01 Mar 5 things companies with revenue recognition should know
by Randy West
In recent months, companies have been gearing up for a fundamental change in how they account for revenue: The new revenue recognition standard is known as ASC 606 in the United States, or IFRS 15 elsewhere around the world.
Companies across all industries have been asking us what ASC 606 compliance means for them and what they need to know. To address these questions, we have partnered with Simplus’s CPQ implementation specialists to put together this multi-part blog series. In this article—the first of five—we will explore five essential things that every company with complex revenue recognition processes should understand to achieve compliance:
1. Revenue recognition is moving farther up the sales pipeline: in traditional revenue operations, revenue recognition is driven by orders and invoicing schedules relatively late in the sales pipeline. Conversely, ASC 606 requires revenue to be considered much earlier, at the stage where agreements and quotes are generated for contracted pricing. This change in philosophical approach has significant ripple effects for how revenue recognition data should be recorded both in your CRM and on your accounting ledgers.
2. Goods and services need to be delivered to the customer before revenue can be recognized: A core principle of ASC 606 is that companies should not recognize revenue until goods and services have been delivered to the customer. This requires you to identify what exactly constitutes a contract. For example, it could be an explicit customer quote, or it could be a negotiated contract document. Once you define what a contract is, you will be able to decide when the transfer of goods and services to your customers is actually occurring.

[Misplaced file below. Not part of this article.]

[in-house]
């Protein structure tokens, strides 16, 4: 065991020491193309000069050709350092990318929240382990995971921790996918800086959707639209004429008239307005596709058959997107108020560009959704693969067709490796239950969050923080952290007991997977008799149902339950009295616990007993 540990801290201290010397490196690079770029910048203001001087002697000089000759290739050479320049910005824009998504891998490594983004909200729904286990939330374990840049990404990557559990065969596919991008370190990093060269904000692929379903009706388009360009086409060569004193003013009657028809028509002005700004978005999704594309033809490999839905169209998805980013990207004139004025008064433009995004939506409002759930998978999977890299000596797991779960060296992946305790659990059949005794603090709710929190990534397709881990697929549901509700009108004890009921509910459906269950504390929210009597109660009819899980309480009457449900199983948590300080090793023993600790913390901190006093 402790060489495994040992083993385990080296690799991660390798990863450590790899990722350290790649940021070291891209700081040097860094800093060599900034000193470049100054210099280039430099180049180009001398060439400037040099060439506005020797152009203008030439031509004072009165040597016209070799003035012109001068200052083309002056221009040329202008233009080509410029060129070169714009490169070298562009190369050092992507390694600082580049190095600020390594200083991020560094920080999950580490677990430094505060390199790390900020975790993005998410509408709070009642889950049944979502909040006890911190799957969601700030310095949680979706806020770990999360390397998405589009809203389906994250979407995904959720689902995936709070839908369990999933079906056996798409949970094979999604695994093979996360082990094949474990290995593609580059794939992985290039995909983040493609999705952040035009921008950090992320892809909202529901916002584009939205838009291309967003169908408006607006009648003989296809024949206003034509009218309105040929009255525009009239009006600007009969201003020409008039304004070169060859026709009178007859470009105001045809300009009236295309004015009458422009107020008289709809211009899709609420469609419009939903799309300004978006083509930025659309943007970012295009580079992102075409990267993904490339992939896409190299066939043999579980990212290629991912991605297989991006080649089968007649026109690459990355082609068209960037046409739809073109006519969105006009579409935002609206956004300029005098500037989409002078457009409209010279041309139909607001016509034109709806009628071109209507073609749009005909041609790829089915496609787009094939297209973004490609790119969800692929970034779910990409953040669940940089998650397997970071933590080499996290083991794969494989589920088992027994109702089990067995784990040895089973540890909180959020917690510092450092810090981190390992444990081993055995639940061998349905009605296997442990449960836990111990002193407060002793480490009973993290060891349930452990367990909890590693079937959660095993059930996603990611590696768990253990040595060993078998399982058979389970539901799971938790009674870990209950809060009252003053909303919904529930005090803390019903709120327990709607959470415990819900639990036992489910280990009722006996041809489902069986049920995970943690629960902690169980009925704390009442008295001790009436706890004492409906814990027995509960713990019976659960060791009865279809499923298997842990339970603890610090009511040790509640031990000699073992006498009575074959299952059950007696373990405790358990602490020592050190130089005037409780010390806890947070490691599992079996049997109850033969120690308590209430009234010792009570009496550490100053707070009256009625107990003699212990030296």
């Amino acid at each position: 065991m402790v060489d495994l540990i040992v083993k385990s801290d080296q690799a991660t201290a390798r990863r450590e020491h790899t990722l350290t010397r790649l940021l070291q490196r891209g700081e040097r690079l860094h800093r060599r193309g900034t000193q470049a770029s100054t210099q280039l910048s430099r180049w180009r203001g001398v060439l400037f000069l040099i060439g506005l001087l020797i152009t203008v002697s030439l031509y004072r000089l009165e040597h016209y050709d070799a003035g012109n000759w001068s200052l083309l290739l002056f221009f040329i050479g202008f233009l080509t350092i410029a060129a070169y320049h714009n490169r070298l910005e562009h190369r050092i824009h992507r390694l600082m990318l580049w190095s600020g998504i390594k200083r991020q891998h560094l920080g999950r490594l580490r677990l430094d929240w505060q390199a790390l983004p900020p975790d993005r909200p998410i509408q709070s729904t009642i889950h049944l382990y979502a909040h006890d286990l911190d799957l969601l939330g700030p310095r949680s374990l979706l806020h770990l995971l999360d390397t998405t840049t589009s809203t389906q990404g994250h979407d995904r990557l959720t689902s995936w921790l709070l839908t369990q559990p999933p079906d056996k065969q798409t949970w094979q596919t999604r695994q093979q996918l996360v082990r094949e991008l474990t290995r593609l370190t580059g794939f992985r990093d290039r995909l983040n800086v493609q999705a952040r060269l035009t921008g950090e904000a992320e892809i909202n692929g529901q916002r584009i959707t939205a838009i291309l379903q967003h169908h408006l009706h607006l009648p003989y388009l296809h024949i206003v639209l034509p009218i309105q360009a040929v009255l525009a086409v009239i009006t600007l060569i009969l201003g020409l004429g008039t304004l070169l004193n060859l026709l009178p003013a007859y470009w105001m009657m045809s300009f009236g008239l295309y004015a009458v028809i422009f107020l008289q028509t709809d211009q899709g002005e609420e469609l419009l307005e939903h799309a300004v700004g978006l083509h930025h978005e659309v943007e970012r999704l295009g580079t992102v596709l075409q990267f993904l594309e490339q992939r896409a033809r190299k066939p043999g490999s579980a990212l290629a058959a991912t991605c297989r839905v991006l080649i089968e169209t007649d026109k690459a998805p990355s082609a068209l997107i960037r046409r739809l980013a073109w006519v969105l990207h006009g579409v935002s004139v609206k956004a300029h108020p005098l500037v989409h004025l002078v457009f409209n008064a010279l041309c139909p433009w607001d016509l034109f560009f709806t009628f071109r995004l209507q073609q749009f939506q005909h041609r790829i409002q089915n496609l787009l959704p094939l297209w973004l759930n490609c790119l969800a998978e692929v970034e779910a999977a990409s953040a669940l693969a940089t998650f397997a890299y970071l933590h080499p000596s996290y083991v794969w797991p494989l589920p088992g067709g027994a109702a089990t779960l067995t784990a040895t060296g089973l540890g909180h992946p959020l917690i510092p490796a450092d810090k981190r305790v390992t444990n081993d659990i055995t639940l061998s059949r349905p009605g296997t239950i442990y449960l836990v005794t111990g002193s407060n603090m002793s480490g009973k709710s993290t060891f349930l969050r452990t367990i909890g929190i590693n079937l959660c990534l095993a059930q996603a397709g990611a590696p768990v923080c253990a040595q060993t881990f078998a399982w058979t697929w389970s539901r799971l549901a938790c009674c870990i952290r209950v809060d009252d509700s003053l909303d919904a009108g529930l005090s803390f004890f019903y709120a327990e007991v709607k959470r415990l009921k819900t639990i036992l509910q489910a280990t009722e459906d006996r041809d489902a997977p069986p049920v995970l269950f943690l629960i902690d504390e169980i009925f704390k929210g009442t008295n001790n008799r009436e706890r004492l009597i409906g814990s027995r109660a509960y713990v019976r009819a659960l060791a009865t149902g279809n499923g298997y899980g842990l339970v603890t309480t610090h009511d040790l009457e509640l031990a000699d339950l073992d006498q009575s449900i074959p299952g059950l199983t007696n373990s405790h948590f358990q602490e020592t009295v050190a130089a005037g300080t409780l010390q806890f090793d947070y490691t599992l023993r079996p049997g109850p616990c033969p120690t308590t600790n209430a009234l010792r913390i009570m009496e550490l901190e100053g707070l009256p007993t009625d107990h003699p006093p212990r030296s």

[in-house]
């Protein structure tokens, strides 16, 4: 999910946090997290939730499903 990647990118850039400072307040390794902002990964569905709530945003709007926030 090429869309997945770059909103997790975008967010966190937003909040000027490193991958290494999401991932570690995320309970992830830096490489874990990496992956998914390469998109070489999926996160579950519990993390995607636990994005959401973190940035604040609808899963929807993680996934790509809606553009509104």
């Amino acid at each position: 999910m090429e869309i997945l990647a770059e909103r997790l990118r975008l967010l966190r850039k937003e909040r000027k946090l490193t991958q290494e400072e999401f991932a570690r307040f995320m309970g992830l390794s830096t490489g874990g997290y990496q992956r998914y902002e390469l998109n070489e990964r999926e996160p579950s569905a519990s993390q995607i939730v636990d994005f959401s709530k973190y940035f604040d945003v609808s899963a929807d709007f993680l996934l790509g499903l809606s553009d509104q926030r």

3. Recognized revenue must reflect the actual consideration to which your company is entitled: When you recognize revenue, ASC 606 requires you to do so in a way that reflects the total consideration you actually expect to receive from the delivery of goods and services. This recognition process can get very tricky very quickly, especially if your pricing is set through subscriptions, multi-year contracts, and recurring revenue relationships.
4. Legacy ways of structuring deals and discounts may not be compatible: The contracts you are accustomed to are not necessarily compatible with ASC 606 revenue recognition standards. Indeed, many companies have built their deals and structured their discounts in ways that do not allow the accounting department to readily recognize revenue derived from the transfer of goods and services to the customer—nor to do so in amounts that can be linked to the actual consideration to which the company is entitled.
5. Systems built for one-time sales transactions are unlikely to be helpful: As your Customer Relationship Management (CRM) needs have evolved, you have no doubt developed ad-hoc solutions that build upon and adapt the base systems you’ve had for years. In many cases, these base systems were built for one-time transactions; then, you customized the systems with workarounds to accommodate your changing business model. With the advent of ASC 606, systems originally built for one-time transactions are unlikely to be able to make the transition. You need a modern CPQ (configure, price, quote) system like Salesforce CPQ that can be easily configured to properly manage the treatment of revenue in compliance with ASC 606.
The new ASC 606 compliance standards will be challenging for many businesses, but they also can be advantageous. The changes you’ll be required to make under ASC 606 will force you to revisit and overhaul aspects of your sales cycle that may not be as efficient or as connected as it should.
Randy West is the Director of Quote-to-Cash here at Simplus. A leader in the CPQ space, Randy brings over 17 years of CPQ experience to his management of the Simplus Quote-to-Cash practice. As the former CPQ practice manager for Deloitte, Randy is the premier talent for managing CPQ resources, project delivery, and customer satisfaction.